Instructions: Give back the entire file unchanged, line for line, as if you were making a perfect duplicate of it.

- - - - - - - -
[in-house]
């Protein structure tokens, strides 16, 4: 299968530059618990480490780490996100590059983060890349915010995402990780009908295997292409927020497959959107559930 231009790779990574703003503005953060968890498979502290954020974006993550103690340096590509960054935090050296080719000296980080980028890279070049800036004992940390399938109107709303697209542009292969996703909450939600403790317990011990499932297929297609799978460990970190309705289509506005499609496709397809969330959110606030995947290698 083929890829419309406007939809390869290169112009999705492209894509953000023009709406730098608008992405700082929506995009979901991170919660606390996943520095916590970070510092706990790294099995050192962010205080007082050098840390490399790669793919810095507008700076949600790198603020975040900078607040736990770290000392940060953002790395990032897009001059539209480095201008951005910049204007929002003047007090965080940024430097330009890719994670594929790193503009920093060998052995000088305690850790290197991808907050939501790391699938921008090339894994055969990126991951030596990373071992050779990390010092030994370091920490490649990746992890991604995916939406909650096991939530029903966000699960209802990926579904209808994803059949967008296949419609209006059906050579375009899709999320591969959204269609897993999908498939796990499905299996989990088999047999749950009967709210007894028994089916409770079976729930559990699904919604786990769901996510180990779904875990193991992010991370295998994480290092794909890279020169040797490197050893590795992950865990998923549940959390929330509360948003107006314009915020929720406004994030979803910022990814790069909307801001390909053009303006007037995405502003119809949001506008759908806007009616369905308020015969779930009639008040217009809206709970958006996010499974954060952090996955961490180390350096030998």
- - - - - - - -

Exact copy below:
[in-house]
């Protein structure tokens, strides 16, 4: 299968530059618990480490780490996100590059983060890349915010995402990780009908295997292409927020497959959107559930 231009790779990574703003503005953060968890498979502290954020974006993550103690340096590509960054935090050296080719000296980080980028890279070049800036004992940390399938109107709303697209542009292969996703909450939600403790317990011990499932297929297609799978460990970190309705289509506005499609496709397809969330959110606030995947290698 083929890829419309406007939809390869290169112009999705492209894509953000023009709406730098608008992405700082929506995009979901991170919660606390996943520095916590970070510092706990790294099995050192962010205080007082050098840390490399790669793919810095507008700076949600790198603020975040900078607040736990770290000392940060953002790395990032897009001059539209480095201008951005910049204007929002003047007090965080940024430097330009890719994670594929790193503009920093060998052995000088305690850790290197991808907050939501790391699938921008090339894994055969990126991951030596990373071992050779990390010092030994370091920490490649990746992890991604995916939406909650096991939530029903966000699960209802990926579904209808994803059949967008296949419609209006059906050579375009899709999320591969959204269609897993999908498939796990499905299996989990088999047999749950009967709210007894028994089916409770079976729930559990699904919604786990769901996510180990779904875990193991992010991370295998994480290092794909890279020169040797490197050893590795992950865990998923549940959390929330509360948003107006314009915020929720406004994030979803910022990814790069909307801001390909053009303006007037995405502003119809949001506008759908806007009616369905308020015969779930009639008040217009809206709970958006996010499974954060952090996955961490180390350096030998």